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Chicago: Munsell Publishing Company, Publishers 1912

This biography was submitted by a researcher and are abstracted from the above named publication.. Errors could occur, so one should always verify the correctness by obtaining copies of vitals and performing all necessary research to document what is contained herein.

STOUT, JOAB P. - Pioneers of Sangamon County have every reason to congratulate themselves upon the sagacity which prompted the selection of that locality as a place in which to found new homes. Climatic conditions and other natural advantages and the cheapness of land combined to offer tempting prospects to the hardy farmers who sought a place in which to rear their growing families. They did not stop to worry about the lack of schools and churches for they knew they could easily provide them, and they did, first erecting rude log shacks which served as school houses during the week and as gathering places for religious bodies of all creeds on Sunday. In time these were improved, together with other things, and today Sangamon County has some of the finest church edifices and best schools in the State, outside of Chicago. The sons of the pioneers, growing up to hard work, developed fine characters and resourceful habits, and today are numbered among the wealthiest men there. One of them who belongs to a distinctively pioneer family is Joab P. Stout, a large landowner of Section 10, Ball Township. Mr. Stout was born in the house he now occupies, April 3, 1860, being a son of Philemon and Louisa P. (Brasfield) Stout, the former born in Fayette County, Ky., April 19, 1822, and the latter in Madison County, Ky., August 9, 1825. The parents married in Menard County, Ill., the ceremony being performed by the Rev. William Crow, a Baptist clergyman. The Stout family came to Sangamon County in a wagon, arriving October 5, 1836, and the grandfather bought land comprising property still owned by the family. Philemon Stout never left this homestead, dying on it October 1, 1910, and his remains being interred in the family cemetery. The paternal grandfather was a native of New Jersey, who moved first to Kentucky and later to Sangamon County, where he secured land for ten dollars per acre and died upon it in 1846. The Grandfather Brasfield went from Virginia to Kentucky, and thence to Menard County, Ill., in 1834, dying, however, on the Stout farm in 1864.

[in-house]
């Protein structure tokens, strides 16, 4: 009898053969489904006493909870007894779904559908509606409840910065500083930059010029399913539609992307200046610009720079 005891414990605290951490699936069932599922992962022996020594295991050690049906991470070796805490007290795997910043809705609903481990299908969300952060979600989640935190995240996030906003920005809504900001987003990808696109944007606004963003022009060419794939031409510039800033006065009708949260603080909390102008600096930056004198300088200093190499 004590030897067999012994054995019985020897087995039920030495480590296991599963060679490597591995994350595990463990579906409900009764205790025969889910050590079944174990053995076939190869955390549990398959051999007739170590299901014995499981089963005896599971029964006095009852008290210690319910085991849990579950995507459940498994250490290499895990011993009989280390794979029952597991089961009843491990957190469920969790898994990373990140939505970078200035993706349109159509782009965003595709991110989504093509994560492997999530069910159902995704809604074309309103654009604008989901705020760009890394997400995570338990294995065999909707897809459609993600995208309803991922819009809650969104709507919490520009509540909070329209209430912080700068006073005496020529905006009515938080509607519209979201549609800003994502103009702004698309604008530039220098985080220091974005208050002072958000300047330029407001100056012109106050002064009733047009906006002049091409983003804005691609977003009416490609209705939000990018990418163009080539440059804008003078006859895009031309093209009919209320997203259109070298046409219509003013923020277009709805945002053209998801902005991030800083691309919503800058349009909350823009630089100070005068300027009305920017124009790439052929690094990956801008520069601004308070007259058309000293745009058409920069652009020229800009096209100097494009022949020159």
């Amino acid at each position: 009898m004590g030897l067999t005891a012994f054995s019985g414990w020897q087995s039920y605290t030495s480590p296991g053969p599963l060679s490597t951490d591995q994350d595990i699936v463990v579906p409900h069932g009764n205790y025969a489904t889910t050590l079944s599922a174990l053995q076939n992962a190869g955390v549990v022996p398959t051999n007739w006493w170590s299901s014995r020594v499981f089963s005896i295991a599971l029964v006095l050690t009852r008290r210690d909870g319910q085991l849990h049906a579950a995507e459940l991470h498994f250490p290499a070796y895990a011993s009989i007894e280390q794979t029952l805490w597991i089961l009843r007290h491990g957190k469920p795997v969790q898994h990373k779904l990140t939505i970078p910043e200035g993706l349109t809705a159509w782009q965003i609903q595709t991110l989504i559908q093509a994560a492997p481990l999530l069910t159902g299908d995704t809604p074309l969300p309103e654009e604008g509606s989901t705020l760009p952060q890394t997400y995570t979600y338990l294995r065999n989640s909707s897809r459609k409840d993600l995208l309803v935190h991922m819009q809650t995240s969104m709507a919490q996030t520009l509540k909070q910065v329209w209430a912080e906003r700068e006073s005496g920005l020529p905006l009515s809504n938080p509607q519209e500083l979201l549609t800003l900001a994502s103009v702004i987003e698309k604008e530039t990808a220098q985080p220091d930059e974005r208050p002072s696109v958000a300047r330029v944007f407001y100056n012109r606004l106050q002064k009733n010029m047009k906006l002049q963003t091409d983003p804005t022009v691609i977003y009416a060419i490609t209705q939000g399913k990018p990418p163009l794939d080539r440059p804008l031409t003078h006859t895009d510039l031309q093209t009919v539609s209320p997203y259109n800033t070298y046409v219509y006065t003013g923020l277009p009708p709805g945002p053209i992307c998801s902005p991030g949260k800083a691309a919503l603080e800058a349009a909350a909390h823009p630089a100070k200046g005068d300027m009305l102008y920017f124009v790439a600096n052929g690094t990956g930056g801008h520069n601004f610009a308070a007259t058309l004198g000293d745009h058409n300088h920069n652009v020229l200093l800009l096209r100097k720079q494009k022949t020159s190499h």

Joab P. Stout attended the Union district school in Ball Township, later spending ten months at the university at Lincoln, Ill. His life has been spent on his present farm and he now owns 670 acres in Sangamon County. He has always been fond of outdoor sports and enjoys his farming because he knows how to do it profitably and thoroughly.

The marriage of Mr. Stout took place in Coles County, Ill., September 15, 1886, to Ida Frank Sawin, born in Coles County, August 14, 1863, daughter of John Gilbert and Lovisa (Jones) Sawin, the former born in Edinburg, Ind., March 1, 1838, and the latter in Coles County, Ill., May 26, 1846. Both survive, residing at Mattoon, Ill., where Mr. Sawin is a dealer in grain. The paternal grandfather was a native of New York, who died in Coles County, as did the maternal grandfather, who was a native of Kentucky. The children born to Mr. and Mrs. Stout are as follows: John P., born December 21, 1887; Frank L., February 3, 1890; Edith L., March 9, 1892 and George D., July 30, 1899. While Mr. Stout is a Democrat he prefers to cast his vote for the man he believes best fitted for the office, irrespective of party lines. Although not a member of any religious organizations, he generously supports the Baptist Church, to which his family belongs. Mr. Stout has always taken a foremost place in any movement calculated to be beneficial to his community, and is counted among its progressive men. He has been successful in his life work, and at the same time has kept the friendship of those whom he has attached to him.

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